Posted on Thursday, June 20, 2019 by Maire Gerrard — No comments
Many will welcome this question in an interview with a sigh of relief, as it is usually means the conclusion of enquiries about your own skills and experience.
However, while it may feel like the pressure is off, it is extremely important to plan for this question as you would for any other. Hiring managers are not merely being courteous by opening the floor to your own queries, as it is another way to assess your level of interest in the position.
We spend an increasing proportion of our lives at work, so career moves are some of the biggest decisions we will make. For this reason, any interviewer will expect you to be as interested in finding out about the company and role as they are in your suitability for it.
Here are a few things to ask yourself when the time comes to turn the tables on your interviewer:
Do you know exactly what the job entails?
As part of the interview process, the interviewer will likely give you further information about the intricacies of the role that go beyond the initial job description. However, if you were to start the job tomorrow, do you feel like you would be reasonably prepared for what your day would entail?
If there is any element of the role - such as the team structure, expectations or potential challenges - that you don’t quite understand, this is the ideal time to ask. It indicates to the interviewer that you like to be organised, which is a positive quality in any prospective employee.
What does the future look like?
Understandably, you will probably want reassurance about the prospects for a fulfilling career and progression at the company. However, there is a way to ascertain this without simply asking “What’s in it for me?”, which could come across negatively.
Instead, enquire about the company’s plans for growth and what their core goals are for the next five years. Not only will this give you an idea of whether your aspirations are well matched, but it will also infer that you are engaged and eager to know more.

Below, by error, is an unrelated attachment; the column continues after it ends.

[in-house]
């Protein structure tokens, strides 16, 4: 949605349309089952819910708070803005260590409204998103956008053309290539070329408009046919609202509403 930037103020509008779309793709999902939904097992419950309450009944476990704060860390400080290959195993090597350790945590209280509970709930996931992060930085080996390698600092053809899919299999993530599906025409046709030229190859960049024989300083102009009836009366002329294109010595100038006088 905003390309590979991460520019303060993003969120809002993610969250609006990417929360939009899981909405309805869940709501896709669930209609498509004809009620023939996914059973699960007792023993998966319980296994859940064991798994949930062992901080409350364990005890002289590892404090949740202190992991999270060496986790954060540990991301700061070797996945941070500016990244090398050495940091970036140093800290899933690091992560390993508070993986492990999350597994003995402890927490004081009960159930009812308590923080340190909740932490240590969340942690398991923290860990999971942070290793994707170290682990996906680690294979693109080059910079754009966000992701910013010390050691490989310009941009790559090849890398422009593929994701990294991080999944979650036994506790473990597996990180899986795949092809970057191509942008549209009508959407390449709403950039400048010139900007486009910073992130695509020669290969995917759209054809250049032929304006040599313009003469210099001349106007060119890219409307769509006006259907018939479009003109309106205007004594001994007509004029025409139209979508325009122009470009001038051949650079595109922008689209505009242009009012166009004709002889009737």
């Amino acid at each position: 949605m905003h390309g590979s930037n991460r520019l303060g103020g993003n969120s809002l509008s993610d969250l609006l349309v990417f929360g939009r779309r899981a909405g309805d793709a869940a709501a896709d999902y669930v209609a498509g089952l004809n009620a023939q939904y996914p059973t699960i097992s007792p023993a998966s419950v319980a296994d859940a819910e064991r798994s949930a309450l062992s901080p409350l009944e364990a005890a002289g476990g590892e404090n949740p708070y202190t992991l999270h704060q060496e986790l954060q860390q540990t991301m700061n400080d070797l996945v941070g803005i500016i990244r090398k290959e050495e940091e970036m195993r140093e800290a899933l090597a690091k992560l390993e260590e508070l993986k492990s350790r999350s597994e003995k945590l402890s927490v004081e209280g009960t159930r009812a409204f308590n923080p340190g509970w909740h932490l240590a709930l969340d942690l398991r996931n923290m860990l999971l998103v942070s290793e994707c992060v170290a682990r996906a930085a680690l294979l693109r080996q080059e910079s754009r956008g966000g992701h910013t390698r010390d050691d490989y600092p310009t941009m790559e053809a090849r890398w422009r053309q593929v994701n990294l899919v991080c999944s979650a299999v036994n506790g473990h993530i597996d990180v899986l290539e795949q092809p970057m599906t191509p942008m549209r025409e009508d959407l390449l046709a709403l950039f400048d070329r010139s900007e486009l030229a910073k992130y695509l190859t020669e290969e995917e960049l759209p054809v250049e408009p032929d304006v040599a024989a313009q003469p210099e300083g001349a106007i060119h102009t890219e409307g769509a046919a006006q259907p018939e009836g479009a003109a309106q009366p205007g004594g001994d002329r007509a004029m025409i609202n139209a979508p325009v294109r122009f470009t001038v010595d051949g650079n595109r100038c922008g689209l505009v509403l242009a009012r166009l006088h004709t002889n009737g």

Are they completely convinced of my suitability?
Assuming the answers to the above have not raised any red flags for you, there is a line of questioning you can employ that gives a further opportunity to sell your skills and attributes and align these to the role.
An easy way of doing this effectively is by asking them to describe the type of person they see succeeding in the job, or for specific qualities they believe the appointee will need. After they have given their answer, you can respond by reaffirming why you believe you fit the bill.
What should I already know?
It is of paramount importance that you do not ask a question that should have been answered in your preparation for the interview. In order to ensure you avoid this, make sure you have researched the company thoroughly by looking at their website in depth and any other external resources you can find.
However, if after doing this you discover an area that you would like further information on, make a note of it and be sure to ask about it at the end of your interview. Make sure you preface your question by stating you are already aware of the basic details from your research, as this will show the interviewer that you have taken your preparation seriously. For example:
“I read in a press release on your website that you are looking to branch out into x, how are you going to go about this and where would this role fit in?
What are the next steps?
Finally, you should always remember to ask about next steps if these have not already been disclosed. Not only does this continue to affirm your interest in the position, but it gives you the peace of mind of knowing when you can expect to hear from them again. There is nothing worse than a lack of clarity leaving you on tenterhooks from the moment you step out the door.
To conclude, as has been the case with every question we have covered in this series, the key to success is preparation. This will not only make your answers more effective but should go some way to helping you relax in what is ultimately a pressured environment. If you would like guidance on any other common interview questions, we would love to hear from you. Please email your thoughts to email@example.com.